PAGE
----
Situation in the Gulf

Part of the debate – in the House of Commons at 5:06 pm on 22nd July 2019.

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Photo of Jeremy Hunt Jeremy Hunt Secretary of State for Foreign and Commonwealth Affairs 5:06 pm, 22nd July 2019

First of all, those on the Government Benches wholeheartedly endorse what the shadow Minister said about the shadow Foreign Secretary, whom we wish every success in having a rapid recovery after her unfortunate bicycle accident. I also thank him for his generous comments about my time as Foreign Secretary—without any sting in the tail. I particularly want to thank him for carefully comparing me to my predecessor after 5 o’clock, which was when the leadership contest for the Conservative party closed, because it might not have helped me if people thought that he thought I was a better Foreign Secretary. I also add my thanks for the brilliant service to British diplomacy of my right hon. Friend Sir Alan Duncan, who was an outstanding Foreign Office Minister. He will be greatly missed inside King Charles Street—but not for long if tomorrow’s result is the upset that I am hoping for!

Let me turn to the substance of what the shadow Minister said. On the detention of Grace 1 by the Gibraltar authorities, I want to be absolutely clear that the United Kingdom did not endorse that detention by the Gibraltarian authorities because of a request by the US. We did it because it was transiting oil through the waters of a British overseas territory in contravention of EU sanctions against Syria. We have been absolutely clear that our issue was with the destination of that oil, which was President Assad’s regime, because a fundamental objective of British foreign policy has been to ensure that we redraw the international red lines against the use of chemical weapons, which Assad has so tragically broken.

That is also why we have sought to de-escalate the situation by making it clear to the Iranians that, whatever our disagreements with that regime, we would support the release of the tanker if we could receive guarantees that that oil was not going to Syria. We made that offer in public as well as in private, so that they would know we were absolutely serious.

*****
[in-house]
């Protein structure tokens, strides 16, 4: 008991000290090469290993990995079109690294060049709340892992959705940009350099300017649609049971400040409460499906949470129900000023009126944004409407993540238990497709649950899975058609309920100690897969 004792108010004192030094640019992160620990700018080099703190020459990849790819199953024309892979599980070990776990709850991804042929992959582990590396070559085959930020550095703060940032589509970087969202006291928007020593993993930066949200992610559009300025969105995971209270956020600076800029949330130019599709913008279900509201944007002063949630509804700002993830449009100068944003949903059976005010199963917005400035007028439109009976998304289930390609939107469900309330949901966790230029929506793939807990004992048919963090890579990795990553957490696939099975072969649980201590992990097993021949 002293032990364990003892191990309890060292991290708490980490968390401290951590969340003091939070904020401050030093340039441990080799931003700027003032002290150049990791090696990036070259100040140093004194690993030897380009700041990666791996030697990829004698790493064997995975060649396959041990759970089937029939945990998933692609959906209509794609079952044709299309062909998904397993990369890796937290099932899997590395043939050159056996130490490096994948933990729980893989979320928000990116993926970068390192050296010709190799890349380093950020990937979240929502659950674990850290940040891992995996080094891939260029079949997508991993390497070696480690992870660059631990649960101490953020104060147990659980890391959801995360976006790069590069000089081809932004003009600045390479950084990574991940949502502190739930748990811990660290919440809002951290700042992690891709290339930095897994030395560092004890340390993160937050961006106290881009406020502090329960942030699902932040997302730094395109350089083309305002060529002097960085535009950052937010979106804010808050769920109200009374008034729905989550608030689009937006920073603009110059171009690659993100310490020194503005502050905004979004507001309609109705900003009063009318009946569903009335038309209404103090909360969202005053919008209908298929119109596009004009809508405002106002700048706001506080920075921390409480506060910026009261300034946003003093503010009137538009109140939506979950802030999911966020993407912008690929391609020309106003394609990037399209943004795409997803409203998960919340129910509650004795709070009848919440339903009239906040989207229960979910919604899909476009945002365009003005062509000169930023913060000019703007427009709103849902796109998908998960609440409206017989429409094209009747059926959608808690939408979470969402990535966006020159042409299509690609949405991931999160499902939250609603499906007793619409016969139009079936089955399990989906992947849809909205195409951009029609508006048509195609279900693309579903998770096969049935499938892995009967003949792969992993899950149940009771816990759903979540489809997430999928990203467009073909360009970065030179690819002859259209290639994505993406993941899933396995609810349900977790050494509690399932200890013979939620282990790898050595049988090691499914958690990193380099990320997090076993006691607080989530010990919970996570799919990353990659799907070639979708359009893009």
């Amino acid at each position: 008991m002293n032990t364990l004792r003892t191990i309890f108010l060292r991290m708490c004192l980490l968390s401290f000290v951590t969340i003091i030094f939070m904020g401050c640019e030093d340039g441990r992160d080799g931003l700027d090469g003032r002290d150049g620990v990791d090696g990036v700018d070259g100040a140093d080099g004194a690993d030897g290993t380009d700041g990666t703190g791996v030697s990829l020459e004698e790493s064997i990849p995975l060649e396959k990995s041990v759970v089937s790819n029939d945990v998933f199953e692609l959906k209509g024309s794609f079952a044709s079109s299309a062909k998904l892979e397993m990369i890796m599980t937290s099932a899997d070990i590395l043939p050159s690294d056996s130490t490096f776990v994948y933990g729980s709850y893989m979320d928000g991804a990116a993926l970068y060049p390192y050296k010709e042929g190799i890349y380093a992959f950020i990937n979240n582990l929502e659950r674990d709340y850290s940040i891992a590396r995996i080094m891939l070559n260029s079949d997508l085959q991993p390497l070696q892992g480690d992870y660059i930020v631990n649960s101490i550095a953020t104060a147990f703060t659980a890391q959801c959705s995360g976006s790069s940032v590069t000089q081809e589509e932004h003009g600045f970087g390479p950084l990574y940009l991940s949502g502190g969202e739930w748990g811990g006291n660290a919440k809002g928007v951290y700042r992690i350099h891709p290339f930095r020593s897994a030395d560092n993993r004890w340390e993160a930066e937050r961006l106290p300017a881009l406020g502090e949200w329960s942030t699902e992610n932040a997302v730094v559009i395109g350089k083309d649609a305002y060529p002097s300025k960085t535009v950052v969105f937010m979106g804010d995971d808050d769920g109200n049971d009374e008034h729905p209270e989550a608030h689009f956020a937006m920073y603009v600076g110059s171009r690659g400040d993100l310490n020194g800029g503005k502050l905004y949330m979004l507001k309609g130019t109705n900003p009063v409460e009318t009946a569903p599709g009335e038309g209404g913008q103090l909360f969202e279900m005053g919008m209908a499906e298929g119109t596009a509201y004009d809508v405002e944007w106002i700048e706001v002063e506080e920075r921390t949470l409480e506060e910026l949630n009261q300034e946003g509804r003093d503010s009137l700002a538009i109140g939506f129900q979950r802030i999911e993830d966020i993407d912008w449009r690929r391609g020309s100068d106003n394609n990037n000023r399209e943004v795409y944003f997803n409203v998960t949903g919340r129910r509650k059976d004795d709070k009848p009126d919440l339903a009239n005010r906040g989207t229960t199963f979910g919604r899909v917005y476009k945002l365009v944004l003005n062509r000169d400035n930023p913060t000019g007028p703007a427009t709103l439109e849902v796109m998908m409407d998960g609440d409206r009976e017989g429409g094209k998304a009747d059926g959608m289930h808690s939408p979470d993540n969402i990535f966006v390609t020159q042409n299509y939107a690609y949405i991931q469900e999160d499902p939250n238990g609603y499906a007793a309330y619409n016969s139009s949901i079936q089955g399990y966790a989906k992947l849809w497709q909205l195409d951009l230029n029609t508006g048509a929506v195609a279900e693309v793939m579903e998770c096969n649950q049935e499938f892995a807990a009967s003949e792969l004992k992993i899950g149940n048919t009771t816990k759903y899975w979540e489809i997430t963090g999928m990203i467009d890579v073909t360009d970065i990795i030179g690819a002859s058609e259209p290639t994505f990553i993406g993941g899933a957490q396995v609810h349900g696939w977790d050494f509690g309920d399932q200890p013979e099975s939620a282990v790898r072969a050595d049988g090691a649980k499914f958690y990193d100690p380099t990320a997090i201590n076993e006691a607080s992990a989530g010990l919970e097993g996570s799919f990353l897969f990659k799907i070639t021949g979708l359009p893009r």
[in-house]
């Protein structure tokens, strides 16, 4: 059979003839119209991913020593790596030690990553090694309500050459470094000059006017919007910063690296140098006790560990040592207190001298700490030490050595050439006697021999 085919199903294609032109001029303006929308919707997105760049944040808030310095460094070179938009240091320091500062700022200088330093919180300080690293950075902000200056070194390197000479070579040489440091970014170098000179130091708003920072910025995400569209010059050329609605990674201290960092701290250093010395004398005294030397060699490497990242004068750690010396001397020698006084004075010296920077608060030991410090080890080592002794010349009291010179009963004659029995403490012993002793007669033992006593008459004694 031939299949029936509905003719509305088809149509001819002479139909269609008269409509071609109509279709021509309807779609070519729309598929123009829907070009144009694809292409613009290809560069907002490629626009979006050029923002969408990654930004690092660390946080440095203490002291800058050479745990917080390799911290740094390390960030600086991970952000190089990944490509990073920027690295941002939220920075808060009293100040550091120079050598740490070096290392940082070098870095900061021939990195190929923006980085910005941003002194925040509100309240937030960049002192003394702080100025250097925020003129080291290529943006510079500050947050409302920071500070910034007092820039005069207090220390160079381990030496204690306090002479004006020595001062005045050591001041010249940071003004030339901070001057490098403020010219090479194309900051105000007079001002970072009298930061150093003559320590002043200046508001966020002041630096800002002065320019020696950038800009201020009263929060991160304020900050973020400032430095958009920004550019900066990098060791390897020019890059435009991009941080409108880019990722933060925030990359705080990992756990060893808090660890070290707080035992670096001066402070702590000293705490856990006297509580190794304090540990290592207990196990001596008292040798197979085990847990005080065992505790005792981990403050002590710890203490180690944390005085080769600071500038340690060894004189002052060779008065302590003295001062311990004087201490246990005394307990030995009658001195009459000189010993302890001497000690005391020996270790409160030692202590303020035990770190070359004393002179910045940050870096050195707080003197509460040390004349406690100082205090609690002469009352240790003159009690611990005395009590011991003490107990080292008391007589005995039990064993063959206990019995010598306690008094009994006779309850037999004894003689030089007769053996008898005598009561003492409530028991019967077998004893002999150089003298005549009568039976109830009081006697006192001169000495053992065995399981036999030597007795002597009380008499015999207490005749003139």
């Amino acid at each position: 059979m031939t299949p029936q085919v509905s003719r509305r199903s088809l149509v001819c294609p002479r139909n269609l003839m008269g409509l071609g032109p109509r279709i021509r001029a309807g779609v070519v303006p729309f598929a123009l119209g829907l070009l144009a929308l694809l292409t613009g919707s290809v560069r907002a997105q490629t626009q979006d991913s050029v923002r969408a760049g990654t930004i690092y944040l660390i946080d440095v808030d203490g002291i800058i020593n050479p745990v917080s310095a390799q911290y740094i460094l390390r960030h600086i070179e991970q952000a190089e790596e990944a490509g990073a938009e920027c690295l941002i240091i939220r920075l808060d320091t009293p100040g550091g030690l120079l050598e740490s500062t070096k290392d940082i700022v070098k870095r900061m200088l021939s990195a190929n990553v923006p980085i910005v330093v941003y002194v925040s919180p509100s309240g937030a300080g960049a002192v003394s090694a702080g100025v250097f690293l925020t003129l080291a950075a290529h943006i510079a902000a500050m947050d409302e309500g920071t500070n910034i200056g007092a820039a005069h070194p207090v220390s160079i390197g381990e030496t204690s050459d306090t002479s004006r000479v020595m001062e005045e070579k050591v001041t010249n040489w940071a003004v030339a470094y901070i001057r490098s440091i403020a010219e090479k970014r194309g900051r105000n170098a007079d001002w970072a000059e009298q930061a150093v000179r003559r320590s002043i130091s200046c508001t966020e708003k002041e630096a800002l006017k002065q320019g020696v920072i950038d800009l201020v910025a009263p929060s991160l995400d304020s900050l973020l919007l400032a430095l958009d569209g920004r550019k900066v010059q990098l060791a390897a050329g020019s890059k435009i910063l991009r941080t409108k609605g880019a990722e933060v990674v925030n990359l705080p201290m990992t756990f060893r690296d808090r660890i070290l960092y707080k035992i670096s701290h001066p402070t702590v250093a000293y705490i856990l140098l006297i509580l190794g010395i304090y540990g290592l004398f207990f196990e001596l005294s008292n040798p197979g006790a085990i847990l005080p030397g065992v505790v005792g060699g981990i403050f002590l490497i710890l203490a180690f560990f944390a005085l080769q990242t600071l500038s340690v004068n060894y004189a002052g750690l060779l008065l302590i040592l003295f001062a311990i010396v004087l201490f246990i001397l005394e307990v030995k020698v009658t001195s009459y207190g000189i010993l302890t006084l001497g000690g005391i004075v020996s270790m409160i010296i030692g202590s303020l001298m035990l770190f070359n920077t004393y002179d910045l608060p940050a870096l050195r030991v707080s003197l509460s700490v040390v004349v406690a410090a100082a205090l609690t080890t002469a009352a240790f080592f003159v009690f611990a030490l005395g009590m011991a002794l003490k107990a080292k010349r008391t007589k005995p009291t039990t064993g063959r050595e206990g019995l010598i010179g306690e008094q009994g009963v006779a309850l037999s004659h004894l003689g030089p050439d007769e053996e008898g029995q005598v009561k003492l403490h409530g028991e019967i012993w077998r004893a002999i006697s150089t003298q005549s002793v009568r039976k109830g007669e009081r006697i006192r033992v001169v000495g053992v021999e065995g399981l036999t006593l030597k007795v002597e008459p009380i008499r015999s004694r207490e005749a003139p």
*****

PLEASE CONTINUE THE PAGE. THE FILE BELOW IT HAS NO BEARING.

There has been a huge amount of work since the detention happened on 4 July and, on the security side, the Ministry of Defence has been extremely active: officials have been posted at the Department for Transport, HMS Duncan has been dispatched, the threat level has been raised to level 3 and the activity of HMS Montrose has been enhanced. In recent days HMS Montrose has done 17 transits with 30 vessels, including 16 flying the red ensign; the Wildcat helicopters have flown for 26 hours; and the FCO has been doing a huge amount to try to de-escalate the situation, including calls to my Iranian counterpart, my US counterpart Mike Pompeo and the Chief Minister of Gibraltar. I also met the Chief Minister of Gibraltar and the French Foreign Minister, among many others, at the Foreign Affairs Council on 15 July.

A lot of things have been happening but, on the substantive point raised by Fabian Hamilton, it is important if we are to de-escalate the situation that we do not conflate what happened in Gibraltar and what happened to the Stena Impero with the joint comprehensive plan of action and our approach to the Iran nuclear deal, which is different from the approach taken by the Trump Administration.

On most foreign policy issues we are absolutely at one with the United States, which we consider to be our closest ally. Indeed, the alliance with the United States has been the foundation of global peace and prosperity since the second world war. We have a difference of opinion on this issue, but we are absolutely clear that, when it comes to freedom of navigation, there can be no compromise, which is why the solution we propose to the House this afternoon is one that brings in a much broader alliance of countries, including countries that, like us, have a different approach to the Iran nuclear deal.

The Iranians must understand that there will be no compromise on freedom of navigation in the strait of Hormuz, which is essential to the global economy and to global freedom of navigation. This country will not blink in that respect.